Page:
As fascinating as the origins listed in the video are, I don’t think I’m going to remember any of them. Frankly I’m more interested in the meaning, and not so much the origins. Most of them do sound fun to know, even the morbid ones, which prompts the presenter John Green to quip at one point, “Boy am I glad I don’t live in the past“, but fascinating in a passing interest kind of way.
Still, it’s a very interesting video, and a useful learning tool. Some of the idioms are familiar and common enough to me, like ‘cup of tea‘, ‘once in a blue moon‘ and ‘bury the hatchet‘.
Some I’ve heard of before but had not really grasped the meaning fully, like ‘ride shotgun‘, ‘always a bridesmaid…‘, and ‘fly off the handle‘.
Some are completely new to me, like ‘close, but no cigar‘, and ‘Halcyon days‘, ‘jump the shark‘, and definitely ‘how sharper than a serpent’s tooth…‘.
Then there are words which are commonly used but it didn’t occur to me that they fall under the category ‘idiom’, which in the video is explained as ‘a figure of speech used to mean something other than its literal meaning.’ Words such as ‘blacklist‘, ‘loophole‘, and ‘hot-blooded‘.
The 42 Mental Floss covered in the video are:
- Fly off the handle: to lose one’s temper
- Jump the shark: when a TV show takes a turn for the worse
- Beat/flog a dead horse: to waste time doing something that won’t succeed.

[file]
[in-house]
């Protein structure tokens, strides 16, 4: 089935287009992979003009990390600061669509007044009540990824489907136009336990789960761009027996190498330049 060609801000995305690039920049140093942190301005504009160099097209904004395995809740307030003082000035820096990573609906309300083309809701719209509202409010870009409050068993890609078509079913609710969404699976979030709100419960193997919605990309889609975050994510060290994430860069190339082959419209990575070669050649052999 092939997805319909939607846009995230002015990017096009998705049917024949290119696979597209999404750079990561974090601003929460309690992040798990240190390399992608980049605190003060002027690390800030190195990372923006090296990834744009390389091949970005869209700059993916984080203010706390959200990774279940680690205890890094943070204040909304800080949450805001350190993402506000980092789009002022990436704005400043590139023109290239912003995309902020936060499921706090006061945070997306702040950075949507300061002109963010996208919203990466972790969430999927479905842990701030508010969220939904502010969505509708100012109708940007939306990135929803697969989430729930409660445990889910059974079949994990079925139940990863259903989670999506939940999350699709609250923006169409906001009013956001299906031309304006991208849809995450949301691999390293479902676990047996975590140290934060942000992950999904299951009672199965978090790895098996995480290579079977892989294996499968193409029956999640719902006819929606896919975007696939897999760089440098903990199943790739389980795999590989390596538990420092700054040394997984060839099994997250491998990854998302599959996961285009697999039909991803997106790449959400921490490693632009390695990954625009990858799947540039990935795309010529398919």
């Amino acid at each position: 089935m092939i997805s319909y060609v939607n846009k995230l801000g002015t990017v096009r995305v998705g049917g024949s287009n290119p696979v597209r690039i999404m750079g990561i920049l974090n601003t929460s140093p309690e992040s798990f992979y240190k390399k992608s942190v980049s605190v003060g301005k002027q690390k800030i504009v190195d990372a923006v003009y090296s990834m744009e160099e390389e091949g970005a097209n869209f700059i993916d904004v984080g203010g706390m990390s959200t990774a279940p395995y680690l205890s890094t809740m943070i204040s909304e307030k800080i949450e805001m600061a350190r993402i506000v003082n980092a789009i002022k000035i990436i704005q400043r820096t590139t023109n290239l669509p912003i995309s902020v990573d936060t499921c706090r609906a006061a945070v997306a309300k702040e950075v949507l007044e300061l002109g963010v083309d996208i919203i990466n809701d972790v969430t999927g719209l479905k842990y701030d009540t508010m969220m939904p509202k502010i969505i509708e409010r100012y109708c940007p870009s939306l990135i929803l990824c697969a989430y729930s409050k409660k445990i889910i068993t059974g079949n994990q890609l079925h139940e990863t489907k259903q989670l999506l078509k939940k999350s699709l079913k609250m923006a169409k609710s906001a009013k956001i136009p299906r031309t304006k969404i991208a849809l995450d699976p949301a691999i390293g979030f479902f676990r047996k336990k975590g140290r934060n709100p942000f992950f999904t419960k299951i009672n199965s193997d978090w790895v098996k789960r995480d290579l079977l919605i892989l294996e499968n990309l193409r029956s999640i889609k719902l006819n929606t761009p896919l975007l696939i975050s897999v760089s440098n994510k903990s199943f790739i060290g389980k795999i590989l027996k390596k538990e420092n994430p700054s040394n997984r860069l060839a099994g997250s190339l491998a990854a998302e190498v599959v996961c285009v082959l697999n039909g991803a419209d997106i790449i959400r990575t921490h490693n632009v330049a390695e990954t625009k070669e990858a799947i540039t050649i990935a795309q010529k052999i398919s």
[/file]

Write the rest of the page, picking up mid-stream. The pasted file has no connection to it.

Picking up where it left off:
- Speak of the devil: to mention the name of one who then appears.
- Cup of tea: something one likes or is good at
- Ride shotgun: to ride iin the seat next to the driver
- Once in a blue moon: not often
- Cold shoulder: to intentionally ignore someone
- Caught red-handed: to be caught in the act of doing something wrong
- Apple of my eye: something that one values
- Skeleton in the closet: something one wants to keep a secret
- Blacklist: a list of disapproved items or people
- Silver lining: a positive aspect of a negative situation
- Bite the bullet: choosing to do something unpleasant
- To win hands down: winning easily
- Barking up the wrong tree: to look for something where there is nothing
- Head over heels: to be in love
- Beat around the bush: to avoid talking about something
- Bury the hatchet: to make peace
- Always a bridesmaid but never a bride: never the most successful or centre of attention
- Close, but no cigar: almost successful
- Pardon my French: to excuse a profanity
- Cold turkey: to stop a habit suddenly
- Busy as a bee: to be very busy
- Peeping Tom: a person who watches another secretly from a distance
- Spill the beans: to tell a secret
- Broken heart: to experience great sorrow
- Rise and shine: wake up
- Wolf in sheep’s clothing: to hide something bad under the guise of good
- Seeing eye to eye: to agree
- A leopard can’t change its spots: one can’t change who they are
- Halcyon days: a period of calm
- Loophole: ambiguity in the wording of a contract or law that allows one to avoid following it
- Get a life: go do something worthwhile
- Foaming at the mouth: to be uncontrollably angry
- Dish fit for the gods: a gourmet meal
- Hot blooded: to be easily aroused or angered
- In stitches: to laugh uncontrollably
- Green-eyed monster: to be jealous
- Wear your heart on your sleeve: to express one’s emotions openly
- One fell swoop: to happen as a single event
- How sharper than a serpent’s tooth it is to have a thankless child: It is terrible to raise an ungrateful child